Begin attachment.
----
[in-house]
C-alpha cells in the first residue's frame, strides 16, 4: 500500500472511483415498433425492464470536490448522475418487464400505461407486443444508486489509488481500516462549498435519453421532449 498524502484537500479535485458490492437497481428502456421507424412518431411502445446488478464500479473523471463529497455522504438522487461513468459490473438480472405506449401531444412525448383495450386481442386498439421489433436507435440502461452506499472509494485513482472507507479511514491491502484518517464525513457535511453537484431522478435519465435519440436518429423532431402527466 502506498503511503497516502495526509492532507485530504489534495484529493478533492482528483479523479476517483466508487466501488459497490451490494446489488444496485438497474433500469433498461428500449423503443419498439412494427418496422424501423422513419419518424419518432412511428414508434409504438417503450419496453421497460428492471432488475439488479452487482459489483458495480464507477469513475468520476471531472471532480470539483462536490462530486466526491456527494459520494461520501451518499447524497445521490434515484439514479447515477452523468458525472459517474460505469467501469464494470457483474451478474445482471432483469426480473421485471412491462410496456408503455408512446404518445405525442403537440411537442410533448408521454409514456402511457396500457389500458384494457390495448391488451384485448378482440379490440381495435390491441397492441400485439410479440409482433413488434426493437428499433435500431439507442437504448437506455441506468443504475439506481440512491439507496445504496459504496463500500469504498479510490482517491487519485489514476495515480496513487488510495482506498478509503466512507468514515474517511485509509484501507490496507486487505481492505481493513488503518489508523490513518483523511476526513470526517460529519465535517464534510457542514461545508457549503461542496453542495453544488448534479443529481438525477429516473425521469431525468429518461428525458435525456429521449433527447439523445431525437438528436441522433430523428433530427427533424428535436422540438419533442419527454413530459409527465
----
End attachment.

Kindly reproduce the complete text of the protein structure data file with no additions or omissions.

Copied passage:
[in-house]
C-alpha cells in the first residue's frame, strides 16, 4: 500500500472511483415498433425492464470536490448522475418487464400505461407486443444508486489509488481500516462549498435519453421532449 498524502484537500479535485458490492437497481428502456421507424412518431411502445446488478464500479473523471463529497455522504438522487461513468459490473438480472405506449401531444412525448383495450386481442386498439421489433436507435440502461452506499472509494485513482472507507479511514491491502484518517464525513457535511453537484431522478435519465435519440436518429423532431402527466 502506498503511503497516502495526509492532507485530504489534495484529493478533492482528483479523479476517483466508487466501488459497490451490494446489488444496485438497474433500469433498461428500449423503443419498439412494427418496422424501423422513419419518424419518432412511428414508434409504438417503450419496453421497460428492471432488475439488479452487482459489483458495480464507477469513475468520476471531472471532480470539483462536490462530486466526491456527494459520494461520501451518499447524497445521490434515484439514479447515477452523468458525472459517474460505469467501469464494470457483474451478474445482471432483469426480473421485471412491462410496456408503455408512446404518445405525442403537440411537442410533448408521454409514456402511457396500457389500458384494457390495448391488451384485448378482440379490440381495435390491441397492441400485439410479440409482433413488434426493437428499433435500431439507442437504448437506455441506468443504475439506481440512491439507496445504496459504496463500500469504498479510490482517491487519485489514476495515480496513487488510495482506498478509503466512507468514515474517511485509509484501507490496507486487505481492505481493513488503518489508523490513518483523511476526513470526517460529519465535517464534510457542514461545508457549503461542496453542495453544488448534479443529481438525477429516473425521469431525468429518461428525458435525456429521449433527447439523445431525437438528436441522433430523428433530427427533424428535436422540438419533442419527454413530459409527465